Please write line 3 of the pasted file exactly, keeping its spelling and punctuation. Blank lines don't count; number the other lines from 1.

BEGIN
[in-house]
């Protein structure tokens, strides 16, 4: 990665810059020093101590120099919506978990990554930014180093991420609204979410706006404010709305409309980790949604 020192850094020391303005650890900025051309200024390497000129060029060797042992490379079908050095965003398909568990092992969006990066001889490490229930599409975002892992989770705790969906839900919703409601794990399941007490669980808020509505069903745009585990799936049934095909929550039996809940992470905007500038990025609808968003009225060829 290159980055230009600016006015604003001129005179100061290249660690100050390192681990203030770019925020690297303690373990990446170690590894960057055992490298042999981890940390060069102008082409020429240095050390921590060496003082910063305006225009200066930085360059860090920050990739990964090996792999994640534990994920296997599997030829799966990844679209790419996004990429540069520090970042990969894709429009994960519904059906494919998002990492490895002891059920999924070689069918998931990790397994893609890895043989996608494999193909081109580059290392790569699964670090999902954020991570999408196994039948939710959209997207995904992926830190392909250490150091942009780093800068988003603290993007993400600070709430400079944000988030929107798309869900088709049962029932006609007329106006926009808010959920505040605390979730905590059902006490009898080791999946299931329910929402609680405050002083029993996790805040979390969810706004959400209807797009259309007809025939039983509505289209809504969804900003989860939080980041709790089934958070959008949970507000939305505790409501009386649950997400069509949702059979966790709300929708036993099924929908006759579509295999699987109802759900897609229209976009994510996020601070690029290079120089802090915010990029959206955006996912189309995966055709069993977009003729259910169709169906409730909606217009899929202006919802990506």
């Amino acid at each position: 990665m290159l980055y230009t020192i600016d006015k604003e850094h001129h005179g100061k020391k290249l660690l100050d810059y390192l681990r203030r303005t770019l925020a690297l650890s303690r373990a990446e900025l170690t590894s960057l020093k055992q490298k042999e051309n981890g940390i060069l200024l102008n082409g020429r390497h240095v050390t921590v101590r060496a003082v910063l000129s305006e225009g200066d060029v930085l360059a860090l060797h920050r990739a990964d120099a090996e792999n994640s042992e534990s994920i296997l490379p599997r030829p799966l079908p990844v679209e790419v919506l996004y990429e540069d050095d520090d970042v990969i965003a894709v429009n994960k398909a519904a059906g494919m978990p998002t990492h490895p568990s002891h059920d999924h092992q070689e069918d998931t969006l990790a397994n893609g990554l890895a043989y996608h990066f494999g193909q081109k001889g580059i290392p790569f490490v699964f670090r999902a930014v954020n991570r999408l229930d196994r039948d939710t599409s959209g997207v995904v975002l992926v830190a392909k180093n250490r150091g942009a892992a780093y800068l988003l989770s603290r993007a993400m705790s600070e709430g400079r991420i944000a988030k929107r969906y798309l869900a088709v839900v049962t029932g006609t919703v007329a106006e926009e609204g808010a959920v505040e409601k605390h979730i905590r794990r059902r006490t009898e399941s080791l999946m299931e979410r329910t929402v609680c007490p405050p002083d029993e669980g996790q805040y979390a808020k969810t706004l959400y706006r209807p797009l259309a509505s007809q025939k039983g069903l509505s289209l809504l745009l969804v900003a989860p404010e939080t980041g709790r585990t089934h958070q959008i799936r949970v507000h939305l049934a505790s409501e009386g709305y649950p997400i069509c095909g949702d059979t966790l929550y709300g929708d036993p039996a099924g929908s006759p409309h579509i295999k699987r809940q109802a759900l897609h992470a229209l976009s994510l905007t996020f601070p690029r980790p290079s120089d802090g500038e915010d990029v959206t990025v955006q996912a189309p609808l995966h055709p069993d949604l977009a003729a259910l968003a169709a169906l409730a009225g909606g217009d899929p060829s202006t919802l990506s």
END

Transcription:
């Amino acid at each position: 990665m290159l980055y230009t020192i600016d006015k604003e850094h001129h005179g100061k020391k290249l660690l100050d810059y390192l681990r203030r303005t770019l925020a690297l650890s303690r373990a990446e900025l170690t590894s960057l020093k055992q490298k042999e051309n981890g940390i060069l200024l102008n082409g020429r390497h240095v050390t921590v101590r060496a003082v910063l000129s305006e225009g200066d060029v930085l360059a860090l060797h920050r990739a990964d120099a090996e792999n994640s042992e534990s994920i296997l490379p599997r030829p799966l079908p990844v679209e790419v919506l996004y990429e540069d050095d520090d970042v990969i965003a894709v429009n994960k398909a519904a059906g494919m978990p998002t990492h490895p568990s002891h059920d999924h092992q070689e069918d998931t969006l990790a397994n893609g990554l890895a043989y996608h990066f494999g193909q081109k001889g580059i290392p790569f490490v699964f670090r999902a930014v954020n991570r999408l229930d196994r039948d939710t599409s959209g997207v995904v975002l992926v830190a392909k180093n250490r150091g942009a892992a780093y800068l988003l989770s603290r993007a993400m705790s600070e709430g400079r991420i944000a988030k929107r969906y798309l869900a088709v839900v049962t029932g006609t919703v007329a106006e926009e609204g808010a959920v505040e409601k605390h979730i905590r794990r059902r006490t009898e399941s080791l999946m299931e979410r329910t929402v609680c007490p405050p002083d029993e669980g996790q805040y979390a808020k969810t706004l959400y706006r209807p797009l259309a509505s007809q025939k039983g069903l509505s289209l809504l745009l969804v900003a989860p404010e939080t980041g709790r585990t089934h958070q959008i799936r949970v507000h939305l049934a505790s409501e009386g709305y649950p997400i069509c095909g949702d059979t966790l929550y709300g929708d036993p039996a099924g929908s006759p409309h579509i295999k699987r809940q109802a759900l897609h992470a229209l976009s994510l905007t996020f601070p690029r980790p290079s120089d802090g500038e915010d990029v959206t990025v955006q996912a189309p609808l995966h055709p069993d949604l977009a003729a259910l968003a169709a169906l409730a009225g909606g217009d899929p060829s202006t919802l990506s």